The War Ends
As children we had never been expected to realise the seriousness of the situation our country had found itself in. I had never known what peacetime was like; the War had always been with us. As it progressed, my friends and I were only aware of it through what we saw on newsreels and later as the soldiers came to live amongst us. Only when victory in Europe was approaching did we get excited about it. What would peace be like?
I was lying in bed fast asleep when my parents burst in and cried out to us, "Have you heard the news? The War is over!"
The War was over in Europe although it still had some months to go in the Far East.
As if to confirm their news, ships` sirens and horns blared out in chorus from the direction of the docks. Remember, no television was in existence at the time, and radio was not as sophisticated as it is now. As the news spread, the streets became a heaving throng with people emptying from their houses. The streets were dark but illumination was provided from the houses as the blackout blinds were cast aside. No need for them now.
After being dressed quickly, I was taken out by my mum and dad and made our way to the Foot of the Walk to savour the atmosphere. All the time people, acquaintances and strangers alike greeted us, full of exhileration and just glad that the conflict had finally ended.
We must have known victory was imminent because the elder boys had built a bonfire from material that had been supplied by `Wingy` Robertson from his scrapyard. The unlit pile had been erected before hand and had been zealously protected from marauding gangs of boys from adjacent streets. It was customary for rival streets to invade others to pillage fire materials, and a victory bonfire was no exception.
The `Coppy` bonfire survived this, and it was set alight with great delight at the good news. Adults and children alike sang and danced around it as the flames reached upwards. The atmosphere was one of sheer joy and happiness that was to repeat itself a few months later.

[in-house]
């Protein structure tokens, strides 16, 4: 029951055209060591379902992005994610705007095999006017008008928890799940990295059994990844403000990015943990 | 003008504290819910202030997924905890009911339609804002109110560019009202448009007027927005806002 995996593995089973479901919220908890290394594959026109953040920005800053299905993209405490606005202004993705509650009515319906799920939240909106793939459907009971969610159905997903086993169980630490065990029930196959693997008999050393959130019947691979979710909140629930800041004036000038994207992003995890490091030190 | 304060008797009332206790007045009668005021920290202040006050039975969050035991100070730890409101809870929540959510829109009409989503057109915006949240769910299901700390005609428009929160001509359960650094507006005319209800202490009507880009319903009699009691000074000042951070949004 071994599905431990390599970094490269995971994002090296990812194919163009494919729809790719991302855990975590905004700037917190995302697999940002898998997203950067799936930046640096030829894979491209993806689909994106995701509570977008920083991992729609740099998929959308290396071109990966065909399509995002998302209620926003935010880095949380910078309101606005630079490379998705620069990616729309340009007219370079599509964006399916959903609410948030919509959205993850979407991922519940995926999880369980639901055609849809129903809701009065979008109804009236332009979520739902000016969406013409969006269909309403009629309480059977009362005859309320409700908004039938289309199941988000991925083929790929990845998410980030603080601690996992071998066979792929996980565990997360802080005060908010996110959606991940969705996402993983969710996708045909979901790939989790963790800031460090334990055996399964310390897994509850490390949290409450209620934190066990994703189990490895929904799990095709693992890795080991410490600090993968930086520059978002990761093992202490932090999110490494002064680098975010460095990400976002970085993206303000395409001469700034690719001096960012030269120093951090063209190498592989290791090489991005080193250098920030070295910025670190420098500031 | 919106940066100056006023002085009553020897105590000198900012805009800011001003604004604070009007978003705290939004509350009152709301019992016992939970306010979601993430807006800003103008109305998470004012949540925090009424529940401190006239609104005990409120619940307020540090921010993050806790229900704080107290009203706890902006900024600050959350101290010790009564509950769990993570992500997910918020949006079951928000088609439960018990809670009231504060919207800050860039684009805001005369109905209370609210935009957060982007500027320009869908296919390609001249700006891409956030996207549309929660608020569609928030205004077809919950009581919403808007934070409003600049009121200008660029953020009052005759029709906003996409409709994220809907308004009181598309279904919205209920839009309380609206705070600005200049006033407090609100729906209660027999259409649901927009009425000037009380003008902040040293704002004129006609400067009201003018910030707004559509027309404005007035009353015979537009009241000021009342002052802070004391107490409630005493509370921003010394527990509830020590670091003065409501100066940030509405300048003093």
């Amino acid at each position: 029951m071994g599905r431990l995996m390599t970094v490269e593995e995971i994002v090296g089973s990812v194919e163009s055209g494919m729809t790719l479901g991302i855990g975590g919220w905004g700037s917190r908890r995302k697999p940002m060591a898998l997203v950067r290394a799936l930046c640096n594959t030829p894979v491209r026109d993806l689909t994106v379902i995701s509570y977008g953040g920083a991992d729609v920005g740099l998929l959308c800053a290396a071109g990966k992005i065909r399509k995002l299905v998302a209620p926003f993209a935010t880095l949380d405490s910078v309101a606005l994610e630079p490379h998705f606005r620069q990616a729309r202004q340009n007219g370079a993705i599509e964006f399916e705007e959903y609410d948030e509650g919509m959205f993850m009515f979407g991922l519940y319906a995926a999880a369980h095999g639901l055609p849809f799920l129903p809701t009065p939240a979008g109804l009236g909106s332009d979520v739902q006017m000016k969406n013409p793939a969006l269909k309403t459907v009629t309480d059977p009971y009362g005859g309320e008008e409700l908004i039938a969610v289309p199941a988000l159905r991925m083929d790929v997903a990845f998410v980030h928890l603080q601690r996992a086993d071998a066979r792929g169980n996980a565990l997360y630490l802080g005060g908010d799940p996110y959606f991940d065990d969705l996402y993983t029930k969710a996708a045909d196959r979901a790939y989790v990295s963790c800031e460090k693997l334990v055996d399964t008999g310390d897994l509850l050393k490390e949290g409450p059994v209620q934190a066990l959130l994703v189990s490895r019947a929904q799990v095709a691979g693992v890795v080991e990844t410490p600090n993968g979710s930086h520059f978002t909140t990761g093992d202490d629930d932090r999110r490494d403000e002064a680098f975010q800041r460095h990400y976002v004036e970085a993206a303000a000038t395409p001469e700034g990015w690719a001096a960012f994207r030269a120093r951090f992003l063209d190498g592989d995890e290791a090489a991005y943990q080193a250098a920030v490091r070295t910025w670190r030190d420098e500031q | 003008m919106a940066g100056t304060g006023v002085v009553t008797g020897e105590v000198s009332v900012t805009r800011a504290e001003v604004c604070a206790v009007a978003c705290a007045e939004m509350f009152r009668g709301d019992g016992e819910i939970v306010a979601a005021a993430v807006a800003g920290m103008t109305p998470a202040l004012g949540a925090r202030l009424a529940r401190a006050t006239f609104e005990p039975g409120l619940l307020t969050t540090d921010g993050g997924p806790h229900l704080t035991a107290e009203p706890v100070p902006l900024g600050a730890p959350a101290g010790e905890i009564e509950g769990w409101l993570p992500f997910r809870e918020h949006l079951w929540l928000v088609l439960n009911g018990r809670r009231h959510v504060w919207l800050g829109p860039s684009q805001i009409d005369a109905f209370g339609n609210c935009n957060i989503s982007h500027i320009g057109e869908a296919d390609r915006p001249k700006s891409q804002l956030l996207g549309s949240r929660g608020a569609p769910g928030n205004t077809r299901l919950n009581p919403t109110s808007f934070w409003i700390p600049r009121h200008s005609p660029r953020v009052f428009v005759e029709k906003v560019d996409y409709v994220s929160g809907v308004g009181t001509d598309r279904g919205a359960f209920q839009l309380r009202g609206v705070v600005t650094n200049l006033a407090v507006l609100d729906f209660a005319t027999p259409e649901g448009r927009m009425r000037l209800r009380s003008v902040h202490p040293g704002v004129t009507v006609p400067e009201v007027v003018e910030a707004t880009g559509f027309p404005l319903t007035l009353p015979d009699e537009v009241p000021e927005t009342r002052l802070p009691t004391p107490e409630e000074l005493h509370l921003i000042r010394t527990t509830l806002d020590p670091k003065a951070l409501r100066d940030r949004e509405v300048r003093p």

Once the euphoria wore off, thoughts immediately turned to the welcome home preparations for the returning servicemen of the area. The wartime slogan`make do and mend` was put into practice as old clothes and materials of many hues were cut up and formed into bunting.
The Coppy before demolition in 1981 Leith Hospital at rear.
The pennants were then slung across the divide of the buildings on the clothes lines that spanned the square. Augmented by flags fluttering from the windowsills, they presented a warm welcome home. Parties were held outside in the square as each soldier returned. I remember well the excitement on these occasions as the uniformed individuals returned to the bosoms of their families and community. The War had truly ended.
These then are my memories of a childhood in wartime Leith. On reflection the trials and tribulations of the period, allied to the camaraderie of the community in facing up to an uncertain future made a lasting impression on me.
We had our bad times, yet we were never down. Laughter was never far away. Neighbourliness was an integral part of our lives. We all pulled together and were there for each other when required. I am proud and lucky that I was part of it.
Truly, `PERSEVERE` was an apt motto for Leith in those days.
1945 General Election
Before closing this page I must mention the 1945 General Election. We kids had never experienced the likes before as candidates vied with each other for the right to represent Leith at Westminster. The incumbent of the seat was a Mr Ernest Brown who represented the Tory party under the banner of National Liberal Unionist or such like name.
His main opponent was Jimmy Hoy, a member of the armed forces who was released from service to stand as the Labour candidate.
On polling day, each party recruited children such as ourselves to parade through the streets carrying cardboard posters on sticks encouraging voters to cast their votes for their candidate.
Jimmy Hoy`s were suitably emblazoned `A Hoy for the Port of Leith`. Most of my friends volunteered to carry his. As we held the posters aloft we would march along Great Junction Street singing "Vote, vote, vote for Jimmy Hoy, he`s the man we need today. If you dinna let him in, you can go and have a swim, so vote, vote, vote for Jimmy now." We thought this great. My grandparents were dyed in the wool Liberals, having originated in the Borders. They didn`t look too kindly on me doing this but didn`t prevent me from so doing.
Jimmy won the seat and represented Leith for many years. He was a very popular MP.